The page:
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Profile: Muhammad Ali, Essay Example

Pages: 1

Words: 983

Essay

Introduction

On January 17, 1942, an African American man by the name of Cassius Marcellus Clay, Jr. was born in Louisville, Kentucky. As a child of the South, he understood segregation and injustice in the world. Ali became a professional boxer and in 1959 won the Golden Gloves Tournament. He went on to win a gold medal in the Olympics in 1960. Ali was a successful boxer and retired from the profession to begin spending a great amount of his time with causes he felt were close to his heart.

Although diagnosed with Parkinson’s disease and slowly living with its many life-changing effects, Ali has managed to continue his mission of giving to those less fortunate and serving as a voice for those who cannot publicly speak for themselves. His life and kindness have shown the world that a person’s fame can be used for the greater good of society, as long as true passion lies within them.

General Life & Boxing Career

Cassius Clay, Jr., had to be a fighter from day one. He was born in the South during the time of Segregation and, due to his race, was not looking kindly upon. After being introduced to boxing at the age of 12, he slowly began to make a name for himself. Ali won the 1956 Golden Gloves Championship, the Golden Gloves Tournament of Champions, and the Amateur Athletic Union’s title in the national division for boxing.

Muhammad Ali traveled to Rome in the 1960 Olympics and won the gold medal for boxing. This officially made him a hero in the eyes of many, especially those in the segregated South, who were still struggling to find justice and acceptance. He continued to win match after match and became the Heavyweight Champion of the World in 1964. This put Ali in a classification all by himself.

Private Life

Although Muhammad Ali was a very outspoken man and spoke about his talent for boxing and his ability to sidestep his opponent and win, Ali’s personal life was not as molded and concrete. He was in the midst of a personal search for his own spirituality and converted to Islam in 1964. It was then when Cassius Clay officially became known as Muhammad Ali. The conversion to Islam was a peaceful one for Ali, but not for the public, as Ali refused to participate in the Vietnam War due to religious reasons. He continued to be a social fighter both in and outside of the ring.

Ali retired and began giving back to the community that had given him so much. Sadly, however, he publicly announced his fight against Parkinson’s disease in 1984. This neurological condition has silently wreaked havoc on Ali’s life physically, but has not stopped him from doing what he does best- fighting. Ali did not let Parkinson’s defeat him; rather, he used the condition as a means to open the door to a center for those with Parkinson’s disease in Phoenix, Arizona. He also has been a known supporter of the Special Olympics and the Make a Wish Foundation.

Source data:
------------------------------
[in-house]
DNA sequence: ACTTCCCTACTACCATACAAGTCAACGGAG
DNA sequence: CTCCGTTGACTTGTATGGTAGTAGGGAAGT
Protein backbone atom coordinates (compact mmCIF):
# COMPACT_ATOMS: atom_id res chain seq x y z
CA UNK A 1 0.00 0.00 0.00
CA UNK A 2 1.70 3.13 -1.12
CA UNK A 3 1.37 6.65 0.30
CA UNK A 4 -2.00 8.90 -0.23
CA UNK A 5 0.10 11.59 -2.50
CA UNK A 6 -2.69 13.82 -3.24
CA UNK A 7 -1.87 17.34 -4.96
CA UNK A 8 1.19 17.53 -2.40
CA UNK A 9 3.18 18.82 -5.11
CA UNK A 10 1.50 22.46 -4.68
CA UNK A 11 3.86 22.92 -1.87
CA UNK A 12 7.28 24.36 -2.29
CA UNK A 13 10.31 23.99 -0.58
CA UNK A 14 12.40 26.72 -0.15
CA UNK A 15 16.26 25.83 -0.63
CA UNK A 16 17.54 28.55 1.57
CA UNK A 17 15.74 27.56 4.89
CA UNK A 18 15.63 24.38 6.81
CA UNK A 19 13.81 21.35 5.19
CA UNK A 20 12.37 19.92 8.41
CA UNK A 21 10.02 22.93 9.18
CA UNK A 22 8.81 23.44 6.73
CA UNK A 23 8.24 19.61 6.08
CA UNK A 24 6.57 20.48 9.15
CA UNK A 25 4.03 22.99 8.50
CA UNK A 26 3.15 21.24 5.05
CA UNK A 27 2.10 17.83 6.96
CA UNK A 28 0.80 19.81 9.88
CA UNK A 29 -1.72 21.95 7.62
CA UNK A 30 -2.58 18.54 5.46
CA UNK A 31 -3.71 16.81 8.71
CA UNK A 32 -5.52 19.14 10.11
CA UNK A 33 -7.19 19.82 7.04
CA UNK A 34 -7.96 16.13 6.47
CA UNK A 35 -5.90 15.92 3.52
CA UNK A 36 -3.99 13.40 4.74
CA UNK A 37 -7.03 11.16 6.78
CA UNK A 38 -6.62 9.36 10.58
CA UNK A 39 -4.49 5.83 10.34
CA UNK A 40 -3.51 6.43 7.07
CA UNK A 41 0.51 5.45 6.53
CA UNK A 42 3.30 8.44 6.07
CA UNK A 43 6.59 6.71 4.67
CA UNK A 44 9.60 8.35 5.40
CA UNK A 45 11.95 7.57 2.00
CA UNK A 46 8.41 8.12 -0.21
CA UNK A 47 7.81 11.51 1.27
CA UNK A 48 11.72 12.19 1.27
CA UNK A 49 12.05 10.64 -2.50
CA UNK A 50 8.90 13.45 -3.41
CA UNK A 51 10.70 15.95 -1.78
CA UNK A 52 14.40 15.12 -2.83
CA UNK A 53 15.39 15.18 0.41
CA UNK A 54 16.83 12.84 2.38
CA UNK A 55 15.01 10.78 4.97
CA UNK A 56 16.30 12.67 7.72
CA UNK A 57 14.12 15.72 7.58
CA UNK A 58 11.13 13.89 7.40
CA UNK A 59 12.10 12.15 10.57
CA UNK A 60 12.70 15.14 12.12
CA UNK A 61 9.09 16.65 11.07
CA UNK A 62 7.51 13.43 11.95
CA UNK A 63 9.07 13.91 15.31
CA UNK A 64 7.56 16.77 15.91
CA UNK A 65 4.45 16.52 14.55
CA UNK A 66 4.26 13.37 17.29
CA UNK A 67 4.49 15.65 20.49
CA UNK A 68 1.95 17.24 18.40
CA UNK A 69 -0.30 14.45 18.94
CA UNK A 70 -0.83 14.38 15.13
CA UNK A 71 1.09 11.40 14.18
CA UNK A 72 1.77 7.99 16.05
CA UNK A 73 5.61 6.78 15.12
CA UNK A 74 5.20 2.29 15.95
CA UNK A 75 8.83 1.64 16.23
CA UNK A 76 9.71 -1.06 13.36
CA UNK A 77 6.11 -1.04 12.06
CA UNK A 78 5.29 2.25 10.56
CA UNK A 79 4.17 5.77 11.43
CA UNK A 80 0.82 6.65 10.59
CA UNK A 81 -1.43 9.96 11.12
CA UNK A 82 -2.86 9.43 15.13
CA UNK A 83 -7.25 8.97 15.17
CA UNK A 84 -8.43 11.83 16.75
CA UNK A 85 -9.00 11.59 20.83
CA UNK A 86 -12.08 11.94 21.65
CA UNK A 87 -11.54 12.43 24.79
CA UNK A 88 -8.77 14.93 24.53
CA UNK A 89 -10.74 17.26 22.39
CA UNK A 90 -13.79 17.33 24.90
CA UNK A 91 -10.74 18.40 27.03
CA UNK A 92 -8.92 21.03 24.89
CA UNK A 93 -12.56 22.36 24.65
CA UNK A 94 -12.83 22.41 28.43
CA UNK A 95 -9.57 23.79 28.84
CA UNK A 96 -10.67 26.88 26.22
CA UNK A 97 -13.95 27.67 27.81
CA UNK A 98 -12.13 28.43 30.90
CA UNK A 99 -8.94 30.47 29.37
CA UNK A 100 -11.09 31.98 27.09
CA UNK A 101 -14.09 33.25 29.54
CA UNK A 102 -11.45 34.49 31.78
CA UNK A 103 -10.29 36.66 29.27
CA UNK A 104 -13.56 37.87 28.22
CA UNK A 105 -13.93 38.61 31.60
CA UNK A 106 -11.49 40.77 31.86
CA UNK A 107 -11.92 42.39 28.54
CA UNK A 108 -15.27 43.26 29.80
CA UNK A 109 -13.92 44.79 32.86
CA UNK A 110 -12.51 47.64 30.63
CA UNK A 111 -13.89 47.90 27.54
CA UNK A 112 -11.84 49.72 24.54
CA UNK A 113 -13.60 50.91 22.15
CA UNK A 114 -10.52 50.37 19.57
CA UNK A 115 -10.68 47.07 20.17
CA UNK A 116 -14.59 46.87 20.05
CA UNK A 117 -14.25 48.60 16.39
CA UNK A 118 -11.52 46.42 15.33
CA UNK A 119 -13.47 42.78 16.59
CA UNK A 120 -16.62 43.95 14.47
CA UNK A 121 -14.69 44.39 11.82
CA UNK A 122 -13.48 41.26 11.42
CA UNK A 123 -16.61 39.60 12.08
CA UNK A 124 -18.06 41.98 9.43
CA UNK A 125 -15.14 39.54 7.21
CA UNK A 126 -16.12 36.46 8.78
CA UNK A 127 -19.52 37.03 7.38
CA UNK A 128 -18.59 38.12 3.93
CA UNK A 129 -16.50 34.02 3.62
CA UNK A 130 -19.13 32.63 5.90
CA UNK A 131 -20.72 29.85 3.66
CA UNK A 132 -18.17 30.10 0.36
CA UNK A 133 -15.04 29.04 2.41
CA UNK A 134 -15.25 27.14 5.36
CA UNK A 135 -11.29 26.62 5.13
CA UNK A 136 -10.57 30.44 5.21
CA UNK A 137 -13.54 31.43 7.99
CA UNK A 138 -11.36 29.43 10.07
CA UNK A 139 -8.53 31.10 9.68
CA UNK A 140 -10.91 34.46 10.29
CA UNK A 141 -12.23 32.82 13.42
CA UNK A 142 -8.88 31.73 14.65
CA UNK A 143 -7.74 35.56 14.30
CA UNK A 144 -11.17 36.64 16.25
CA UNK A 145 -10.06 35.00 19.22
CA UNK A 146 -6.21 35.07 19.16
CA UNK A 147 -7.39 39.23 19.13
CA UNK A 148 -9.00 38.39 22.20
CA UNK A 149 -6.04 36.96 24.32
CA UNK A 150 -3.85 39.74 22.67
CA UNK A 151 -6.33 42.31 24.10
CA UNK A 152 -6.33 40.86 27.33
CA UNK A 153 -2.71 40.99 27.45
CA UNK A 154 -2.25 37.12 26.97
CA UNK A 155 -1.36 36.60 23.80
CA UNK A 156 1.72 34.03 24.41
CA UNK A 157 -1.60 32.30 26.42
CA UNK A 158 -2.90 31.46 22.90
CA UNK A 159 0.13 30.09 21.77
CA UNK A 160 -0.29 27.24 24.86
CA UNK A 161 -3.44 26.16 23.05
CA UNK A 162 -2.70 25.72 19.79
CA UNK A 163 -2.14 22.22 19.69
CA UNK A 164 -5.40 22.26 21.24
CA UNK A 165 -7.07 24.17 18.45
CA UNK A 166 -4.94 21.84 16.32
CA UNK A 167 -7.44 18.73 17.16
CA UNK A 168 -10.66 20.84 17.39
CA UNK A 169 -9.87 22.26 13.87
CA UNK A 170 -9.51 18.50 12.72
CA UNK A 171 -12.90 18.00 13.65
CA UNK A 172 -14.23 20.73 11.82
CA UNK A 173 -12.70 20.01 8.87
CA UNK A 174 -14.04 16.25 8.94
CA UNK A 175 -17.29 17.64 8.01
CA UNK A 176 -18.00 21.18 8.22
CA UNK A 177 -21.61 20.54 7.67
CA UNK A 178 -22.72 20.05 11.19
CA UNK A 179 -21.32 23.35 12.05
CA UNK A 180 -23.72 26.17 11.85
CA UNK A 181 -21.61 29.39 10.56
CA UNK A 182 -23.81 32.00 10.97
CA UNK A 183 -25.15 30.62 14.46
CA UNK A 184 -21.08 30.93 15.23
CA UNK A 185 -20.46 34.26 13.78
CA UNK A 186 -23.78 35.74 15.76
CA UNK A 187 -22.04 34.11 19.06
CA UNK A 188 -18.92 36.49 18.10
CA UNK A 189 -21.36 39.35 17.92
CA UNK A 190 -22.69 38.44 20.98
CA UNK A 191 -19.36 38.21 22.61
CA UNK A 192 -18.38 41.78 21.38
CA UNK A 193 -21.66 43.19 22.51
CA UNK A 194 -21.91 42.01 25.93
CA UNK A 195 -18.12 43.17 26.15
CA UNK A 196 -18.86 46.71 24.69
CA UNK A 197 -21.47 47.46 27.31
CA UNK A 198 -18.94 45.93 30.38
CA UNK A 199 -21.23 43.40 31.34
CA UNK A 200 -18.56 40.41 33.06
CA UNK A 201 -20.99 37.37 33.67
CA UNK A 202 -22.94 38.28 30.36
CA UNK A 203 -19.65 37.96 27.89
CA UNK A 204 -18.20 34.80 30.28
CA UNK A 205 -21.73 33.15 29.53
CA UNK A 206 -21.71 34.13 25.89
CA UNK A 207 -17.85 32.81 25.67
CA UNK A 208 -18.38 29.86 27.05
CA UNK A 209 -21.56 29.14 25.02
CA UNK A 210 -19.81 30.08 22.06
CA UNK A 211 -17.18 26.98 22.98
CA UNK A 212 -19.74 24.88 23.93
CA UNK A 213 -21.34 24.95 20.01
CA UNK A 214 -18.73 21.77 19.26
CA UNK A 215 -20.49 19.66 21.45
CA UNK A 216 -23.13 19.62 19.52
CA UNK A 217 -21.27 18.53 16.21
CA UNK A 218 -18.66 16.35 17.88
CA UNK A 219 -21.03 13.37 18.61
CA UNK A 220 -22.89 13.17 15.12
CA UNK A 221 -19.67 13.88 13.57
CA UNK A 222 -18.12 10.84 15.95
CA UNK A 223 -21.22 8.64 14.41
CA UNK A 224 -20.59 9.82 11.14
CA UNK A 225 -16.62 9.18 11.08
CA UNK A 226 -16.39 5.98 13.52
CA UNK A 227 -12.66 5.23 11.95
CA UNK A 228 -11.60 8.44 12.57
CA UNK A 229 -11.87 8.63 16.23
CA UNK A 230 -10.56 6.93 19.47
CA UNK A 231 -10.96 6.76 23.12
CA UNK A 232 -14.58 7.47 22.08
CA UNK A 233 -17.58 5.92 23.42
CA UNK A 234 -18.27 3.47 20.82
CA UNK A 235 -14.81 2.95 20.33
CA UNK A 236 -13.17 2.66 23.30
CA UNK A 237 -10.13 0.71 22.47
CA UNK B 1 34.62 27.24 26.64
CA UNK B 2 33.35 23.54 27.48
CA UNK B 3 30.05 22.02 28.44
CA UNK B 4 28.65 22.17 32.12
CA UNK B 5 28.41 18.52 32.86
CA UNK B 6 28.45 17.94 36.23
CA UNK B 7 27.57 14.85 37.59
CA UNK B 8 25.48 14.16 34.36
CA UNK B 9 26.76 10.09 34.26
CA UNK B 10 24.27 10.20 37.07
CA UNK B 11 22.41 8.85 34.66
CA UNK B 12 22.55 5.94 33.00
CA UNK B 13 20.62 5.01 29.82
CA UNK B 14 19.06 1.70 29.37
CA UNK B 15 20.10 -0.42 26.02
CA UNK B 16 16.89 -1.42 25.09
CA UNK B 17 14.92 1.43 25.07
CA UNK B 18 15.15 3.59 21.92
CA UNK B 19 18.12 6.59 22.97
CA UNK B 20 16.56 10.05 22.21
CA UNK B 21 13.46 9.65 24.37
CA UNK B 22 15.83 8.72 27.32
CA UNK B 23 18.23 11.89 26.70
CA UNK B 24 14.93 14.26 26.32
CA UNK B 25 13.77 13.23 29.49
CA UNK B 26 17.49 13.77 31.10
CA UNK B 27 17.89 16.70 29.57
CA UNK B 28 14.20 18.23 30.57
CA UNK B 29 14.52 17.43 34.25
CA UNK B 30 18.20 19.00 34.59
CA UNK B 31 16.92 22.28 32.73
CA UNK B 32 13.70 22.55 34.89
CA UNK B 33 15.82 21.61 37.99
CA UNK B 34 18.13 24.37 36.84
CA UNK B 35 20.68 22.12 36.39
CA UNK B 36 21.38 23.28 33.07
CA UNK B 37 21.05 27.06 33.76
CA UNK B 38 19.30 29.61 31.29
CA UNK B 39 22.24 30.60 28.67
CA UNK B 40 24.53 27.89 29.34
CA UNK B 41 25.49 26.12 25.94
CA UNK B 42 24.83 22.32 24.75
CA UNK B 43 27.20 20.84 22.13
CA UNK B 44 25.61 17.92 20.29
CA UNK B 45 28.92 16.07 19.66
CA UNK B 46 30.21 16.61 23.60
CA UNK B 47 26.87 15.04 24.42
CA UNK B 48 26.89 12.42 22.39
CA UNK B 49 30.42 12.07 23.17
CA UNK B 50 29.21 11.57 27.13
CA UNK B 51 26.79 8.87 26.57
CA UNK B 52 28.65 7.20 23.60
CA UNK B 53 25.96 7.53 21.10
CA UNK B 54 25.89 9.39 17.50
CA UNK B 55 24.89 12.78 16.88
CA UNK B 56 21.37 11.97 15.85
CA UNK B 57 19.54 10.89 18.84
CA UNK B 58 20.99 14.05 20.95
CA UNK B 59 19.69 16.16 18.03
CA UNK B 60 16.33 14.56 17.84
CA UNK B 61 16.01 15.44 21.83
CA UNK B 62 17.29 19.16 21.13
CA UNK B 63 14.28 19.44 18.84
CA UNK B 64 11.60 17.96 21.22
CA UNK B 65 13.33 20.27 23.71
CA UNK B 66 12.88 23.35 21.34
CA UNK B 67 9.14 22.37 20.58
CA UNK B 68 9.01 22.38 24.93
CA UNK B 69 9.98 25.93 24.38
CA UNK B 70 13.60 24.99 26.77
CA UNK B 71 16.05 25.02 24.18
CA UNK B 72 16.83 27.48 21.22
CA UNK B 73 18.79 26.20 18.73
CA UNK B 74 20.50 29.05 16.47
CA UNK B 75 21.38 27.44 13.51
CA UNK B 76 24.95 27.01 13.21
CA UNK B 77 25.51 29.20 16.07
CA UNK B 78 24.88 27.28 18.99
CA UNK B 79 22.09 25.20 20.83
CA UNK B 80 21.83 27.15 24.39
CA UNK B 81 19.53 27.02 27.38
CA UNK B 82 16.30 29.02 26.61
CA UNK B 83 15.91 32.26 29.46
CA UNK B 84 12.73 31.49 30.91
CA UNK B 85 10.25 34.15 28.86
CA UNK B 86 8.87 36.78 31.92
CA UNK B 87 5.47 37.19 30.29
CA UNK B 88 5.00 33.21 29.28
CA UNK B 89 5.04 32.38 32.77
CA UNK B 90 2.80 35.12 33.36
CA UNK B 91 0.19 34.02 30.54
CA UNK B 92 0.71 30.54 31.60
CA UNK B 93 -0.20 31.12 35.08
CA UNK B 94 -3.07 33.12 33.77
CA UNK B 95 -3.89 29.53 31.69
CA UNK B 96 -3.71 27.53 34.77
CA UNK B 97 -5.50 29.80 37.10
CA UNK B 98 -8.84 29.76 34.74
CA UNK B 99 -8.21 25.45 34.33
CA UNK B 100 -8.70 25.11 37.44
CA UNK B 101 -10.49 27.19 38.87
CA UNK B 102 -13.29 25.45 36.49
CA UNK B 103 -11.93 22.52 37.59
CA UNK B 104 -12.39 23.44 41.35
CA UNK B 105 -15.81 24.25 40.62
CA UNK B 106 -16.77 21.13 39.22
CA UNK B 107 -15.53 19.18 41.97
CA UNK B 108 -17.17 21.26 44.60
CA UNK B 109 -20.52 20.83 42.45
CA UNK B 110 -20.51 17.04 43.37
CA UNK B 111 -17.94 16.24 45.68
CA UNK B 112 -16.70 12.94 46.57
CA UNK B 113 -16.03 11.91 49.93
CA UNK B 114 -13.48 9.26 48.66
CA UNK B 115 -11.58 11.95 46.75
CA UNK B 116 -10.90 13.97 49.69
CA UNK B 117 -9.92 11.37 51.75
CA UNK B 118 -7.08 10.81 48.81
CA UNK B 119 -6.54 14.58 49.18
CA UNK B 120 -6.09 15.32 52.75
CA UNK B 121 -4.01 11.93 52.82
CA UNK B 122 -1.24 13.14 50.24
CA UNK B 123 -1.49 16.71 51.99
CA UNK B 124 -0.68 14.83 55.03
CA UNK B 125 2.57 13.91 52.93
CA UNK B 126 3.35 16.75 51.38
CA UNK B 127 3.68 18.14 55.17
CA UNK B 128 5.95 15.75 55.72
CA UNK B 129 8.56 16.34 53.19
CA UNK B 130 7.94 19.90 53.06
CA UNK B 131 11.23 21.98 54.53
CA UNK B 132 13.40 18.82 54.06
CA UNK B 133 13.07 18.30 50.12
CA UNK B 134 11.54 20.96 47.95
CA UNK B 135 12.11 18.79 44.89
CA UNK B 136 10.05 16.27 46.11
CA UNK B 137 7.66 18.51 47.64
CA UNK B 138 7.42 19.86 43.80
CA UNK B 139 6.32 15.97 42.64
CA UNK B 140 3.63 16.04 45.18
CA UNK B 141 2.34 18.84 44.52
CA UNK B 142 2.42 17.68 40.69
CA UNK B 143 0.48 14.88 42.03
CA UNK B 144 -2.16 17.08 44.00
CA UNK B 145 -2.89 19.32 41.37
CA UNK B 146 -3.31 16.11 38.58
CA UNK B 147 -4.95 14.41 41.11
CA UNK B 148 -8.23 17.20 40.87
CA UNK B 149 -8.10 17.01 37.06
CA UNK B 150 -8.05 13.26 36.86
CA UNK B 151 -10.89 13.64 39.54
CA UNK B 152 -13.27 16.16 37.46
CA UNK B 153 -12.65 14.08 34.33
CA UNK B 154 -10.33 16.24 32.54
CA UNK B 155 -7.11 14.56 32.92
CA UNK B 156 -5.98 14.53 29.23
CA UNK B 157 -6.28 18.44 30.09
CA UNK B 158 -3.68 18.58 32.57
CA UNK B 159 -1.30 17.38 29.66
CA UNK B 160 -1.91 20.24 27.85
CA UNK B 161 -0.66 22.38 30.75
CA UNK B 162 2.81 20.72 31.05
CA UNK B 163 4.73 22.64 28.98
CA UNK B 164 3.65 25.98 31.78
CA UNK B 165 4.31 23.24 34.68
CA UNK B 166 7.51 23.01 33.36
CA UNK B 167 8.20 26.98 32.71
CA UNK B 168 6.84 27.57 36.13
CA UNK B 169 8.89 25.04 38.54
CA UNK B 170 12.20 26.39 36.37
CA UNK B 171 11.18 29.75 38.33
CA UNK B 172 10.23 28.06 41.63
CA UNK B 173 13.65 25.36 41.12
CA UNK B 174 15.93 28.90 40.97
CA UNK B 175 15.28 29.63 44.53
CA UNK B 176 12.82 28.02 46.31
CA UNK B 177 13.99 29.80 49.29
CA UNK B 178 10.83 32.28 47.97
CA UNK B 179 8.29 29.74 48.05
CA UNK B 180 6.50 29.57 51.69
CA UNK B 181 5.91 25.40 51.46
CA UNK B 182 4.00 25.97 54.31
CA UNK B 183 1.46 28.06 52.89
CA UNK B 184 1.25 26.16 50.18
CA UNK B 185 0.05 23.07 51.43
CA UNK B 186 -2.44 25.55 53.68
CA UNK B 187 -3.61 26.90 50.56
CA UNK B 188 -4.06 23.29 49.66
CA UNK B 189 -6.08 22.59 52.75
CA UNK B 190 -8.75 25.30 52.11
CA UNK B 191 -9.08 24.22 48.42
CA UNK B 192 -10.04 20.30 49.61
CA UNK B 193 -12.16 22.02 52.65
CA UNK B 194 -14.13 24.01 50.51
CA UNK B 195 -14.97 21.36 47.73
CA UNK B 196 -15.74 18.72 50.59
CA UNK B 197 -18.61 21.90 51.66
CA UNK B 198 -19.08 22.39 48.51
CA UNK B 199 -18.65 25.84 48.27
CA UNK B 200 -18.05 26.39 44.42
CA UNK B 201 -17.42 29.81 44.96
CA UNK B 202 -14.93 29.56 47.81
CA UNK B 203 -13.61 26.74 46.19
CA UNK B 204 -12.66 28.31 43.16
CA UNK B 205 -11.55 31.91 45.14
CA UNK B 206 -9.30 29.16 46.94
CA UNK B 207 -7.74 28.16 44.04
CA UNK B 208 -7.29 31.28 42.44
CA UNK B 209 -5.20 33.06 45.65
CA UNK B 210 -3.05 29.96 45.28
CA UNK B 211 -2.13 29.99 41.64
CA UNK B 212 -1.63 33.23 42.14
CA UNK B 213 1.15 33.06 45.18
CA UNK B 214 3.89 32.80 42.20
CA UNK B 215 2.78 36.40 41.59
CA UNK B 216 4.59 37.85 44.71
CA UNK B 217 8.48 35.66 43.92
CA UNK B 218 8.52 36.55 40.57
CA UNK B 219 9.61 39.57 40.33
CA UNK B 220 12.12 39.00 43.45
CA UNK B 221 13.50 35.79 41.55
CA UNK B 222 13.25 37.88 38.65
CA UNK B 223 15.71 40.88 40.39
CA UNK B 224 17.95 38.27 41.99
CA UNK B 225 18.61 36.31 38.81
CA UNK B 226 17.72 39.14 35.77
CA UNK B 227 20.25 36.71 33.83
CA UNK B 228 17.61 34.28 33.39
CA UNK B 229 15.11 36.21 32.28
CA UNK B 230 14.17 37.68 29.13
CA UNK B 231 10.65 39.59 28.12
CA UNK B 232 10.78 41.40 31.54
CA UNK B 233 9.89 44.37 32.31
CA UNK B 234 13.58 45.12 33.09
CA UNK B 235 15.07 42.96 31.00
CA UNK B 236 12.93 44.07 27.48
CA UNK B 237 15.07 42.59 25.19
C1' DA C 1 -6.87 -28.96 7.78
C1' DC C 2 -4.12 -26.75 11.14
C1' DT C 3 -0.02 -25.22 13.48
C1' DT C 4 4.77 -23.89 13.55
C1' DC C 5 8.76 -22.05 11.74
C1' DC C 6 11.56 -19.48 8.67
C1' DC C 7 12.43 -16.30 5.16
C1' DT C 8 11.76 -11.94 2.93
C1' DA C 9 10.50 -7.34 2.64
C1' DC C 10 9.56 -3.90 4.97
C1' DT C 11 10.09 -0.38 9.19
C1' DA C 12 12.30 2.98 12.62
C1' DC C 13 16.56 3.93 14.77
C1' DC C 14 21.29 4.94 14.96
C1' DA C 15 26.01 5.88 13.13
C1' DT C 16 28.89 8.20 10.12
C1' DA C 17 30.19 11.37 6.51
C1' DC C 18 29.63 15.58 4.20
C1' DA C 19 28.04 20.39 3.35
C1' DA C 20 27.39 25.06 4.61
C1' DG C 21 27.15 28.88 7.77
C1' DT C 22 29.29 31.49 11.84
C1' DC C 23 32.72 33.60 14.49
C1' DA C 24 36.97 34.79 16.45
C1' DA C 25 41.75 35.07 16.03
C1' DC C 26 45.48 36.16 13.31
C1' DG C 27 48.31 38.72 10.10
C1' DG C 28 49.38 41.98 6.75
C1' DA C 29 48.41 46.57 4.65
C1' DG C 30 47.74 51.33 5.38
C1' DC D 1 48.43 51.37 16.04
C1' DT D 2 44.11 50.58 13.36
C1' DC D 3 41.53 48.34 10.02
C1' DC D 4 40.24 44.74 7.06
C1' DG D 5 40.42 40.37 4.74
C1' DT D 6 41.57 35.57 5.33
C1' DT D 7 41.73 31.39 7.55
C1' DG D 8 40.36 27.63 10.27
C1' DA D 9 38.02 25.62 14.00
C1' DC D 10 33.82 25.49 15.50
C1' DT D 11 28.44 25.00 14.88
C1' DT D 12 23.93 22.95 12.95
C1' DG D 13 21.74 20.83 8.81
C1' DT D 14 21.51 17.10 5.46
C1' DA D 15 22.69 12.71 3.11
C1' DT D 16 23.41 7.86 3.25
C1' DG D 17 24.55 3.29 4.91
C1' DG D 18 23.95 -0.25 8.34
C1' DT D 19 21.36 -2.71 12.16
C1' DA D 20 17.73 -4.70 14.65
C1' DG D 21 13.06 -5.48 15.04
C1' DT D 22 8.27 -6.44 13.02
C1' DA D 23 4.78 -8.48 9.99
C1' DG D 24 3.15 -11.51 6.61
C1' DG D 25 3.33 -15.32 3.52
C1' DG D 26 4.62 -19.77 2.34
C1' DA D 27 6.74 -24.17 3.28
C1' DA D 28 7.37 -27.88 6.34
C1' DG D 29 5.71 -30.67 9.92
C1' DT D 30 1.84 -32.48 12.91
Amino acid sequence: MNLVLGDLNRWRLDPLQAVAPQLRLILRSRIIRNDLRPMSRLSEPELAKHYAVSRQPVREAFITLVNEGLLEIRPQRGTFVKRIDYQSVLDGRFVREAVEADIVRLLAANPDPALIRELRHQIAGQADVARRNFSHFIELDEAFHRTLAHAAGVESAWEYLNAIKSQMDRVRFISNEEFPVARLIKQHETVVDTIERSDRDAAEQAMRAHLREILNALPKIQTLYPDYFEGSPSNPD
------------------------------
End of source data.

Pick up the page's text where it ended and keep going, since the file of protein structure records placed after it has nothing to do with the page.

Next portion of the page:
Philanthropical World

Even after his diagnosis, Ali has made several trips to other countries in the name of peace and helping those in need. His work in the development of programs for those less fortunate and helping impoverished communities has shown what a fighter Ali truly is and how not even a chronic degenerative condition is capable of bringing a strong person down.

Muhammad Ali is no super hero. He is no person who was born into wealth and given his fortune on a silver platter. This is a man who struggled from day one to achieve everything he had and still struggles today, only in a little different aspect. Because of Ali’s birth during segregation, he understood the stereotypical way African American people were treated and understood how sometimes the simple fact that a person had a different color skin could make all the difference in what they could or could not do in any given point in time.

Ali never believed in voicing this injustice in a hateful manner; rather, he believed in making things known by doing something better. He worked hard and strived to achieve goals set by himself in order to prove to the world and all those around him that he was just as good as any other person, despite the color of his skin or any other difference there may be. He was born with a talent; thus, he used this innate talent and maximized upon his abilities to fight, thereby gaining the attention of the world. Once the world noticed him, he could then go about helping those less fortunate and doing what he felt most important in life: giving back.

Conclusion

Muhammad Ali received the Presidential Medal of Freedom from George W. Bush in 2005 and opened the Muhammad Ali Center in Kentucky the very same year. His fans wanted to build a center focused on him and the achievements he has made during his prestigious and lengthy career. Ali had a different idea, though.

In the words of Ali, “I wanted a place that would inspire people to be the best that they could be at whatever they chose to do, and to encourage them to be respectful of one another.” (Muhammad Ali biography).  Respect is something Muhammad Ali worked his entire life at earning. This began from the time he was a small boy in the South and continued throughout his career and into his early days of philanthropy. Respect is something Ali believes in giving to other, though. He believes in the goodness of the human individual and believes there is greatness within us all. This greatness can be used to give to others who have little in life and there is great satisfaction in knowing you used the talents you were born with to help hundreds or thousands of others achieve things they otherwise would not have.

Works Cited

“Muhammad Ali biography.” 2012. Biography.com http:/www.biography.com/people/muhammad-ali-9181165?page=2>.

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